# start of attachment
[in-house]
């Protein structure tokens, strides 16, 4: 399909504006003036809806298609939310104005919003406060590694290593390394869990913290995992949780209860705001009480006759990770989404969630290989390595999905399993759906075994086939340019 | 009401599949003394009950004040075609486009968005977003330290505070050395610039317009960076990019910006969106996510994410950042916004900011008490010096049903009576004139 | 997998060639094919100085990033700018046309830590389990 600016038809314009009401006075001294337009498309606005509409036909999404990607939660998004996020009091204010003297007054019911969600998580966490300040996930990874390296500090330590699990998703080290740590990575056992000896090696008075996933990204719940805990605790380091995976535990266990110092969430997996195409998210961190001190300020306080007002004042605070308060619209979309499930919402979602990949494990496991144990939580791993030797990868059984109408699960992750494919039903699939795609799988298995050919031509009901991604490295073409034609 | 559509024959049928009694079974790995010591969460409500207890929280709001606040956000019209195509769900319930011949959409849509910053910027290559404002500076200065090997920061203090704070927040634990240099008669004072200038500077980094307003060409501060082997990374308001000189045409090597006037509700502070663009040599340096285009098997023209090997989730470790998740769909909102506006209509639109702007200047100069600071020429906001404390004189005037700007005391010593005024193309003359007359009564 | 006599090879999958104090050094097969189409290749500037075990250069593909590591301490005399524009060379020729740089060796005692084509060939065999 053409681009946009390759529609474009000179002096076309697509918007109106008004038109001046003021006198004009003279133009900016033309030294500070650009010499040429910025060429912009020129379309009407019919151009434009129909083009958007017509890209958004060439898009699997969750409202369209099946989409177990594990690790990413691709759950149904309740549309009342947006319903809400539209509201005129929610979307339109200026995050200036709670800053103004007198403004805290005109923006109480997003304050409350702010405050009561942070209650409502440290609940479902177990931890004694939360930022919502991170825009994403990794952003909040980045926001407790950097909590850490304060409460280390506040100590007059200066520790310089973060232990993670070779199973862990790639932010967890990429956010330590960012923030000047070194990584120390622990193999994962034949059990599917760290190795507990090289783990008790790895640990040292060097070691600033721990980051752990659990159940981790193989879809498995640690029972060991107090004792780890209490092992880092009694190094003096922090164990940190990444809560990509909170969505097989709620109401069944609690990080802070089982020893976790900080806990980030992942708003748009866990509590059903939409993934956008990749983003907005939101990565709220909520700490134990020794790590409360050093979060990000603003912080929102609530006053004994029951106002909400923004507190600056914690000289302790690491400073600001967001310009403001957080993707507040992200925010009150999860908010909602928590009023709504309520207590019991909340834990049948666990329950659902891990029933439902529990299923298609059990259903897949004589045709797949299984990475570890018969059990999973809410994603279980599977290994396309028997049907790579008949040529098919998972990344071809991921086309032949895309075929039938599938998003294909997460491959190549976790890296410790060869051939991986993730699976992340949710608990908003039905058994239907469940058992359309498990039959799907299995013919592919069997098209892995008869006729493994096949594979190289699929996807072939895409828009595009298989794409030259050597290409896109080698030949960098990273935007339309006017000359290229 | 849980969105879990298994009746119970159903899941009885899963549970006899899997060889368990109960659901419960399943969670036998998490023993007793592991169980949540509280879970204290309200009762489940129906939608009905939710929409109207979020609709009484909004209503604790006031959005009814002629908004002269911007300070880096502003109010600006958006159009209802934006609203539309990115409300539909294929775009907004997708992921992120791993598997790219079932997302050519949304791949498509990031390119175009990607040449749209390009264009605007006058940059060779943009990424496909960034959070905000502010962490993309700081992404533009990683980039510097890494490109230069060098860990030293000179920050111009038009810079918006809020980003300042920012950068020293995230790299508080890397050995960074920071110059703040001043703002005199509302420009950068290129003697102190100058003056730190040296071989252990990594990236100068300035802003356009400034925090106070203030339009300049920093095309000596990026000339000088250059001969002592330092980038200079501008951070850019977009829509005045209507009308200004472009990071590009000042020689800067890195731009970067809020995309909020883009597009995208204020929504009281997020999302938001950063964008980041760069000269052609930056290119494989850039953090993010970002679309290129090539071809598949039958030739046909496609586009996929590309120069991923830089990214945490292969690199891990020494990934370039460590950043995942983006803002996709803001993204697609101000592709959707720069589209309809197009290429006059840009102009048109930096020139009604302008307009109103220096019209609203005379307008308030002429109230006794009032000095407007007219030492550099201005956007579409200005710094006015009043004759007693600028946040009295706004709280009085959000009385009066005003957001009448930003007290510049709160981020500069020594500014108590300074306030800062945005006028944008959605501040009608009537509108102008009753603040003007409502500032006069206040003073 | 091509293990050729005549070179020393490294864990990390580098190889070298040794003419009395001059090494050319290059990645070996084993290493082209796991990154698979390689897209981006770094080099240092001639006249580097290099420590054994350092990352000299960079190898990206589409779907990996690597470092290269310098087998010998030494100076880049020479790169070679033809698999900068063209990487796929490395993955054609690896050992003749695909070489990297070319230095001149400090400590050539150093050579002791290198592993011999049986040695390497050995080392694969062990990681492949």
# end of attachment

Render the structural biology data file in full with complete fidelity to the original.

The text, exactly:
[in-house]
């Protein structure tokens, strides 16, 4: 399909504006003036809806298609939310104005919003406060590694290593390394869990913290995992949780209860705001009480006759990770989404969630290989390595999905399993759906075994086939340019 | 009401599949003394009950004040075609486009968005977003330290505070050395610039317009960076990019910006969106996510994410950042916004900011008490010096049903009576004139 | 997998060639094919100085990033700018046309830590389990 600016038809314009009401006075001294337009498309606005509409036909999404990607939660998004996020009091204010003297007054019911969600998580966490300040996930990874390296500090330590699990998703080290740590990575056992000896090696008075996933990204719940805990605790380091995976535990266990110092969430997996195409998210961190001190300020306080007002004042605070308060619209979309499930919402979602990949494990496991144990939580791993030797990868059984109408699960992750494919039903699939795609799988298995050919031509009901991604490295073409034609 | 559509024959049928009694079974790995010591969460409500207890929280709001606040956000019209195509769900319930011949959409849509910053910027290559404002500076200065090997920061203090704070927040634990240099008669004072200038500077980094307003060409501060082997990374308001000189045409090597006037509700502070663009040599340096285009098997023209090997989730470790998740769909909102506006209509639109702007200047100069600071020429906001404390004189005037700007005391010593005024193309003359007359009564 | 006599090879999958104090050094097969189409290749500037075990250069593909590591301490005399524009060379020729740089060796005692084509060939065999 053409681009946009390759529609474009000179002096076309697509918007109106008004038109001046003021006198004009003279133009900016033309030294500070650009010499040429910025060429912009020129379309009407019919151009434009129909083009958007017509890209958004060439898009699997969750409202369209099946989409177990594990690790990413691709759950149904309740549309009342947006319903809400539209509201005129929610979307339109200026995050200036709670800053103004007198403004805290005109923006109480997003304050409350702010405050009561942070209650409502440290609940479902177990931890004694939360930022919502991170825009994403990794952003909040980045926001407790950097909590850490304060409460280390506040100590007059200066520790310089973060232990993670070779199973862990790639932010967890990429956010330590960012923030000047070194990584120390622990193999994962034949059990599917760290190795507990090289783990008790790895640990040292060097070691600033721990980051752990659990159940981790193989879809498995640690029972060991107090004792780890209490092992880092009694190094003096922090164990940190990444809560990509909170969505097989709620109401069944609690990080802070089982020893976790900080806990980030992942708003748009866990509590059903939409993934956008990749983003907005939101990565709220909520700490134990020794790590409360050093979060990000603003912080929102609530006053004994029951106002909400923004507190600056914690000289302790690491400073600001967001310009403001957080993707507040992200925010009150999860908010909602928590009023709504309520207590019991909340834990049948666990329950659902891990029933439902529990299923298609059990259903897949004589045709797949299984990475570890018969059990999973809410994603279980599977290994396309028997049907790579008949040529098919998972990344071809991921086309032949895309075929039938599938998003294909997460491959190549976790890296410790060869051939991986993730699976992340949710608990908003039905058994239907469940058992359309498990039959799907299995013919592919069997098209892995008869006729493994096949594979190289699929996807072939895409828009595009298989794409030259050597290409896109080698030949960098990273935007339309006017000359290229 | 849980969105879990298994009746119970159903899941009885899963549970006899899997060889368990109960659901419960399943969670036998998490023993007793592991169980949540509280879970204290309200009762489940129906939608009905939710929409109207979020609709009484909004209503604790006031959005009814002629908004002269911007300070880096502003109010600006958006159009209802934006609203539309990115409300539909294929775009907004997708992921992120791993598997790219079932997302050519949304791949498509990031390119175009990607040449749209390009264009605007006058940059060779943009990424496909960034959070905000502010962490993309700081992404533009990683980039510097890494490109230069060098860990030293000179920050111009038009810079918006809020980003300042920012950068020293995230790299508080890397050995960074920071110059703040001043703002005199509302420009950068290129003697102190100058003056730190040296071989252990990594990236100068300035802003356009400034925090106070203030339009300049920093095309000596990026000339000088250059001969002592330092980038200079501008951070850019977009829509005045209507009308200004472009990071590009000042020689800067890195731009970067809020995309909020883009597009995208204020929504009281997020999302938001950063964008980041760069000269052609930056290119494989850039953090993010970002679309290129090539071809598949039958030739046909496609586009996929590309120069991923830089990214945490292969690199891990020494990934370039460590950043995942983006803002996709803001993204697609101000592709959707720069589209309809197009290429006059840009102009048109930096020139009604302008307009109103220096019209609203005379307008308030002429109230006794009032000095407007007219030492550099201005956007579409200005710094006015009043004759007693600028946040009295706004709280009085959000009385009066005003957001009448930003007290510049709160981020500069020594500014108590300074306030800062945005006028944008959605501040009608009537509108102008009753603040003007409502500032006069206040003073 | 091509293990050729005549070179020393490294864990990390580098190889070298040794003419009395001059090494050319290059990645070996084993290493082209796991990154698979390689897209981006770094080099240092001639006249580097290099420590054994350092990352000299960079190898990206589409779907990996690597470092290269310098087998010998030494100076880049020479790169070679033809698999900068063209990487796929490395993955054609690896050992003749695909070489990297070319230095001149400090400590050539150093050579002791290198592993011999049986040695390497050995080392694969062990990681492949």